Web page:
Kyle Busch made it clear where he stood with Joey Logano running into his car and spinning him as Busch ran sixth with 65 laps to go.

“It’s really unfortunate to be raced by guys that are so two-faced,” Busch said of Logano to SiriusXM NASCAR Radio after the race. “We were in the TV booth earlier tonight together and when we were all done with that, just like ‘Hey man, good luck tonight.’ ‘OK, great, thanks, yea, whatever.’

“Then, lo and behold, there you go, he wrecks me. Don’t even talk to me if you’re going to be that kind of an (expletive deleted) on the racetrack.”

Logano said of the contact with Busch: “I just overdrove it. I screwed up. It was my mistake. It’s still kind of a mystery to me because I re-fired and I came off of (Turn) 2 with no grip and I went down into (Turn 3) and I still had no grip and I slid down into (Busch’s car). Thankfully, he was fast enough to get all the back up there. I felt pretty bad. I was glad he was able to get up there (finishing third).”

Austin Dillon, who finished second, got by Bubba Wallace by hitting him and sending Wallace into the wall in the final laps. Wallace showed his displeasure by driving down into Dillon’s car when the field came by under caution.

“I hate it for Bubba,” Dillon said. “He had a good car and a good run, but you can’t tell who’s either pushing him or getting pushed. I just know he sent me through the corner and I saved it three times through there … and then when I got down, I was going to give the game. Probably a little too hard.”

Said Wallace of the incident with Dillon: “(He) just never tried to make a corner. He just always ran into my left rear. It is what it is. I got run into the fence by him down the straightaway on that restart, so I gave him a shot and then we get dumped.”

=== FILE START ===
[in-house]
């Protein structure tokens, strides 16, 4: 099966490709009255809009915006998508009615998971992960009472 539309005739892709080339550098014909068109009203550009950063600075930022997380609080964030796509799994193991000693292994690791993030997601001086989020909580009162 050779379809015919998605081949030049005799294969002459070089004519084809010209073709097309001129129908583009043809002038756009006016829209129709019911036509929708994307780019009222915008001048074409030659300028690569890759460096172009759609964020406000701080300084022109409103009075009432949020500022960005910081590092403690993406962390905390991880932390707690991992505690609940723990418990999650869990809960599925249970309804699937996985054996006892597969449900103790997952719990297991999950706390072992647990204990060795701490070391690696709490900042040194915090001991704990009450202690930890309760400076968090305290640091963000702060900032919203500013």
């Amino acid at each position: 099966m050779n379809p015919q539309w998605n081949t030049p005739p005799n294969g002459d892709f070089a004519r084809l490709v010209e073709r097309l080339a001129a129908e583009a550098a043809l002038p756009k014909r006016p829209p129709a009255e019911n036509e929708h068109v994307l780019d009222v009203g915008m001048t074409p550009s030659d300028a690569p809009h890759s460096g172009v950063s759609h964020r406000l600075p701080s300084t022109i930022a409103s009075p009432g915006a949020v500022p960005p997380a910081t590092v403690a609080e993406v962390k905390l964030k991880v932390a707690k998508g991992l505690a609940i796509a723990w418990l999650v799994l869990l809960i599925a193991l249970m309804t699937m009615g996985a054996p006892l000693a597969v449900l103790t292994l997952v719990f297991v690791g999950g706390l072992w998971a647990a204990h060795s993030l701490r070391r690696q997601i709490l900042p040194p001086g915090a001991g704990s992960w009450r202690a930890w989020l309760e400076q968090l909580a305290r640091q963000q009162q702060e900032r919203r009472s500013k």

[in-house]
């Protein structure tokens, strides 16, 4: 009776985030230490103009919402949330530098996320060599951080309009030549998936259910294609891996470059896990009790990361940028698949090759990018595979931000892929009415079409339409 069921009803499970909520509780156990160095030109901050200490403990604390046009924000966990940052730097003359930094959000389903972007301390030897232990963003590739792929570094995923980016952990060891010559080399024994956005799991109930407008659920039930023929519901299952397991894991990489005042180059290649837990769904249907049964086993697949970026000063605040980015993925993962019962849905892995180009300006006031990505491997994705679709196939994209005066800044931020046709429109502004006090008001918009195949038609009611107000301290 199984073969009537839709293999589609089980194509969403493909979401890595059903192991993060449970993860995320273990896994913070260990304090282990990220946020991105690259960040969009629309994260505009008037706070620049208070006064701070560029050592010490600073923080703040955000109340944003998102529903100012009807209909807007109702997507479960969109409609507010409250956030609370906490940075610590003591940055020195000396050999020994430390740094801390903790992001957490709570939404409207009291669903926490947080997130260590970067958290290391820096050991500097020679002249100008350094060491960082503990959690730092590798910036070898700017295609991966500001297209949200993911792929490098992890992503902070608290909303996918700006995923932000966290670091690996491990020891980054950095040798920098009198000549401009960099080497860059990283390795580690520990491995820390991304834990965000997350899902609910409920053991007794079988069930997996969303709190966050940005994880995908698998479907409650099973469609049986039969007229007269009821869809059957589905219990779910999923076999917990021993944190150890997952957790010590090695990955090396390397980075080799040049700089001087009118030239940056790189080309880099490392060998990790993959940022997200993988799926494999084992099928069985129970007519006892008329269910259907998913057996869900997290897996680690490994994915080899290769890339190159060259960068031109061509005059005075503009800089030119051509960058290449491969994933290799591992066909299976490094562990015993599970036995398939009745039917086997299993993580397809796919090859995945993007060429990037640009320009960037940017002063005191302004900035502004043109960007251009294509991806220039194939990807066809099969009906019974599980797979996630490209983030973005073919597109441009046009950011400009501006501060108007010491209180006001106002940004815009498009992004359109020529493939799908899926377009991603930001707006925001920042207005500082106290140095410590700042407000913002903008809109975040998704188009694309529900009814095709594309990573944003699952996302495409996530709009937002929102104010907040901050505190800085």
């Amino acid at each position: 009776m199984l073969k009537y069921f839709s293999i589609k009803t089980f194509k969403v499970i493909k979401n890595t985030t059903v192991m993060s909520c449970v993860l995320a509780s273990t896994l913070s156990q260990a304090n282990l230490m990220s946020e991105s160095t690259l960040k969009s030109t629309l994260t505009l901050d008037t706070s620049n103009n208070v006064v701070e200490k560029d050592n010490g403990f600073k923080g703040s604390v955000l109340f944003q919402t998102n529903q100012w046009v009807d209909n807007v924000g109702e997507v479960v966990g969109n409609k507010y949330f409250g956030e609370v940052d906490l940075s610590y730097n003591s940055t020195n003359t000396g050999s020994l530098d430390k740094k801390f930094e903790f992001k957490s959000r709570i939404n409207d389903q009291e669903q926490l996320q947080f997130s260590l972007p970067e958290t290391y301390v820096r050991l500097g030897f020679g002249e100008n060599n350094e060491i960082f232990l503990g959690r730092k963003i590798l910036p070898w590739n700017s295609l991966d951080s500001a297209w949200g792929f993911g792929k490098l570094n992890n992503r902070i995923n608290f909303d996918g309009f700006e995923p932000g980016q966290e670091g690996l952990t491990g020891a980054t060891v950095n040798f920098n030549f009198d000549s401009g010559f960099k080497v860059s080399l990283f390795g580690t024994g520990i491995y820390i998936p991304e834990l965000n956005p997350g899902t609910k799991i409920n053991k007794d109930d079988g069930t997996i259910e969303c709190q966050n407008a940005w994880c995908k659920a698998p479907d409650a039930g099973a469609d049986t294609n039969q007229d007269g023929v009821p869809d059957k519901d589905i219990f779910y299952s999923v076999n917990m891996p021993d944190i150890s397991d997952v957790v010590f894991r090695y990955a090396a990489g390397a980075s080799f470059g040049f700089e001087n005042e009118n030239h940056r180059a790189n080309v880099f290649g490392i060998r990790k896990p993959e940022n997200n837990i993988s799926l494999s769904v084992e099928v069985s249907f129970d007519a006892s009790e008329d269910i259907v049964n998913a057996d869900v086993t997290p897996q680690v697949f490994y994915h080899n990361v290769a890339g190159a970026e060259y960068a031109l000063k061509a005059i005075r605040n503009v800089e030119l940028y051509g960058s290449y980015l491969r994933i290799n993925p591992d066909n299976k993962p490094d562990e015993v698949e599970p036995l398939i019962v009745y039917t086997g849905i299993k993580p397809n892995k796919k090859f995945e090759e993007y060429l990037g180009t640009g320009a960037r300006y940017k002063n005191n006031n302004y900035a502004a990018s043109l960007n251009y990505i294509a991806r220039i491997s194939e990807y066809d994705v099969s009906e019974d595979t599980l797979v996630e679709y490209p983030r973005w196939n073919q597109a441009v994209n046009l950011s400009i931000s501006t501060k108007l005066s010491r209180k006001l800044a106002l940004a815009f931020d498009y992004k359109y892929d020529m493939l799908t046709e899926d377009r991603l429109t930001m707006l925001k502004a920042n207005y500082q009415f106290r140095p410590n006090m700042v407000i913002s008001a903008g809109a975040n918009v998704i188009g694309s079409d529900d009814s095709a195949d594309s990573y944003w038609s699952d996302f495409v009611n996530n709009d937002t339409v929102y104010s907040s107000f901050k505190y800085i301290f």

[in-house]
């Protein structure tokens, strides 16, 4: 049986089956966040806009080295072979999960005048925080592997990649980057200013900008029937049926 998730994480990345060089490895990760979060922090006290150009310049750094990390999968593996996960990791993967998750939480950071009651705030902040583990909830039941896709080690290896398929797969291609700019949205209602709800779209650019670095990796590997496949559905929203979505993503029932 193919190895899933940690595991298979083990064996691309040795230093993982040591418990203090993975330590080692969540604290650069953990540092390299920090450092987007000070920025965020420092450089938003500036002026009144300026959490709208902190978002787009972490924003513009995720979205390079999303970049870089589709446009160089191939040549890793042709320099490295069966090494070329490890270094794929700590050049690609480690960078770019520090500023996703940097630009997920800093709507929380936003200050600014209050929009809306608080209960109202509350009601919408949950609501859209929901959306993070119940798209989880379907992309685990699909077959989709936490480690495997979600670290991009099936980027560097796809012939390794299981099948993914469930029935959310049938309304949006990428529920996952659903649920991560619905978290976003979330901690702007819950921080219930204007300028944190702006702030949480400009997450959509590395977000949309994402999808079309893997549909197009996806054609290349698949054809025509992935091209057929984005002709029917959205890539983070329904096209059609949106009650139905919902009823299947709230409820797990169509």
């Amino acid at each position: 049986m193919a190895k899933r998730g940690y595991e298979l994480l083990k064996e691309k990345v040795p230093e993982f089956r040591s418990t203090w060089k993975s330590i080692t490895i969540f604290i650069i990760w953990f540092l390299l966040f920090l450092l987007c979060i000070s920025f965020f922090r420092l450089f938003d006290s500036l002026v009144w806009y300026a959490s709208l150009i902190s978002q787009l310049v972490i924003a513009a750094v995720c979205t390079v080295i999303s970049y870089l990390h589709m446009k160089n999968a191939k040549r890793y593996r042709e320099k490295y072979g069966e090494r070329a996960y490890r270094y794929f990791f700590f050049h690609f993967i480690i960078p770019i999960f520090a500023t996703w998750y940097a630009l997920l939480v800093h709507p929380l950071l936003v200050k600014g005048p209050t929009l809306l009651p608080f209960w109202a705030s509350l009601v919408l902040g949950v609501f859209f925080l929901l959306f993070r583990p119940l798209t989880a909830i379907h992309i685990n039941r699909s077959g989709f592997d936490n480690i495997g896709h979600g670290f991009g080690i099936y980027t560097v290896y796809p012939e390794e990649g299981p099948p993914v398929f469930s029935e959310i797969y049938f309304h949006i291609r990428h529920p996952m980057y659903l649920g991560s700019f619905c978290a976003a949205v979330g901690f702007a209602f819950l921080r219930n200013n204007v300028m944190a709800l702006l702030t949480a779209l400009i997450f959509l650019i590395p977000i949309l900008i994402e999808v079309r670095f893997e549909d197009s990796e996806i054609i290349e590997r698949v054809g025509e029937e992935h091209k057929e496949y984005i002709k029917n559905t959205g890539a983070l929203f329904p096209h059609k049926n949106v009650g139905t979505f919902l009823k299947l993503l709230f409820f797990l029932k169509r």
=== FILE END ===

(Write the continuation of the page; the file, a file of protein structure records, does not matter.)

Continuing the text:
Among the reasons for the beating and banging, Briscoe said, was just the level of competition.

“Everyone was so close time-wise, nobody was going to make a mistake because their car was so stuck,” he said. “The only way you could even pass them is hitting them and moving them out of the way. … It was definitely wild in that front to mid-pack area.”

Denny Hamlin, who spun after contact by Ross Chastain, aptly summed up the night by saying: “I could be mad at Ross, I could be mad at five other guys and about seven other could be mad at me. It’s hard to really point fingers. Certainly I’m not happy but what can you do? We’re all just jammed up there.”

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After going winless last year for the first time in eight seasons, Martin Truex Jr. was different this offseason. Asked how, he simply said: “Mad.

“Just determined. Just have a lot of fire in my belly to go out and change what we did last year.”

Sunday was a start. After a season where Truex was in position to win multiple races but didn’t, he won the Clash at the Coliseum, giving him his first Cup victory since Sept. 2021 at Richmond. 

The 42-year-old driver pondered if he wanted to continue racing last season. He had never examined the question before.